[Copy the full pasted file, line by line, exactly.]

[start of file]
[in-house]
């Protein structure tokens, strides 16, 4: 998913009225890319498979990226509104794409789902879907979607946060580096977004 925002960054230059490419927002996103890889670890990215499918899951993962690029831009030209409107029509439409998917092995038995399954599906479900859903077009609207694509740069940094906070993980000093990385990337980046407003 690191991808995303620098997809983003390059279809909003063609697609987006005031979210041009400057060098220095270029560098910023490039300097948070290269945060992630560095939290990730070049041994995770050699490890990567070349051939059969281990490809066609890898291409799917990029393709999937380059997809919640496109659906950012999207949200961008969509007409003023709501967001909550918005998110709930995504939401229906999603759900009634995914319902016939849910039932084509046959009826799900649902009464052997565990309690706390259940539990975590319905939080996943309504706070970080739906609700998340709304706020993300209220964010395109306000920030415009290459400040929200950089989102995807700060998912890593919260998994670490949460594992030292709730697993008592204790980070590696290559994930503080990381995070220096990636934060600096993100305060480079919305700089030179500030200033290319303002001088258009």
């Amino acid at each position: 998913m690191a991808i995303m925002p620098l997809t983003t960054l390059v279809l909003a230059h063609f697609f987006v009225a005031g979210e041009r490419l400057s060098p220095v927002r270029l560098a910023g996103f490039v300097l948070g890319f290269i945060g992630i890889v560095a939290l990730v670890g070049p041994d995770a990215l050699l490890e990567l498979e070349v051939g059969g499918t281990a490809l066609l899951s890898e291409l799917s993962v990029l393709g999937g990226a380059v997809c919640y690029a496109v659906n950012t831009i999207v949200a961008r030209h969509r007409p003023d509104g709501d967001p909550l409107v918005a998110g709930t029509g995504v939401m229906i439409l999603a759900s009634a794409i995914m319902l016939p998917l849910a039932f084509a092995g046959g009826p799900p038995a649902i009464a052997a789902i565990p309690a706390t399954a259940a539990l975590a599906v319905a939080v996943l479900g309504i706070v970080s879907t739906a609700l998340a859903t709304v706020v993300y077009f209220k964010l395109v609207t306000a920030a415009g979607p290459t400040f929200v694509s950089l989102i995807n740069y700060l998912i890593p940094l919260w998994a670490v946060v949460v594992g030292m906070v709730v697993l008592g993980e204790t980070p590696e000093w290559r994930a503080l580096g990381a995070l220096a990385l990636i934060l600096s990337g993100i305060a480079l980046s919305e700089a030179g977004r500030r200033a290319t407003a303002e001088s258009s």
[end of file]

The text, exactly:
[in-house]
């Protein structure tokens, strides 16, 4: 998913009225890319498979990226509104794409789902879907979607946060580096977004 925002960054230059490419927002996103890889670890990215499918899951993962690029831009030209409107029509439409998917092995038995399954599906479900859903077009609207694509740069940094906070993980000093990385990337980046407003 690191991808995303620098997809983003390059279809909003063609697609987006005031979210041009400057060098220095270029560098910023490039300097948070290269945060992630560095939290990730070049041994995770050699490890990567070349051939059969281990490809066609890898291409799917990029393709999937380059997809919640496109659906950012999207949200961008969509007409003023709501967001909550918005998110709930995504939401229906999603759900009634995914319902016939849910039932084509046959009826799900649902009464052997565990309690706390259940539990975590319905939080996943309504706070970080739906609700998340709304706020993300209220964010395109306000920030415009290459400040929200950089989102995807700060998912890593919260998994670490949460594992030292709730697993008592204790980070590696290559994930503080990381995070220096990636934060600096993100305060480079919305700089030179500030200033290319303002001088258009």
């Amino acid at each position: 998913m690191a991808i995303m925002p620098l997809t983003t960054l390059v279809l909003a230059h063609f697609f987006v009225a005031g979210e041009r490419l400057s060098p220095v927002r270029l560098a910023g996103f490039v300097l948070g890319f290269i945060g992630i890889v560095a939290l990730v670890g070049p041994d995770a990215l050699l490890e990567l498979e070349v051939g059969g499918t281990a490809l066609l899951s890898e291409l799917s993962v990029l393709g999937g990226a380059v997809c919640y690029a496109v659906n950012t831009i999207v949200a961008r030209h969509r007409p003023d509104g709501d967001p909550l409107v918005a998110g709930t029509g995504v939401m229906i439409l999603a759900s009634a794409i995914m319902l016939p998917l849910a039932f084509a092995g046959g009826p799900p038995a649902i009464a052997a789902i565990p309690a706390t399954a259940a539990l975590a599906v319905a939080v996943l479900g309504i706070v970080s879907t739906a609700l998340a859903t709304v706020v993300y077009f209220k964010l395109v609207t306000a920030a415009g979607p290459t400040f929200v694509s950089l989102i995807n740069y700060l998912i890593p940094l919260w998994a670490v946060v949460v594992g030292m906070v709730v697993l008592g993980e204790t980070p590696e000093w290559r994930a503080l580096g990381a995070l220096a990385l990636i934060l600096s990337g993100i305060a480079l980046s919305e700089a030179g977004r500030r200033a290319t407003a303002e001088s258009s």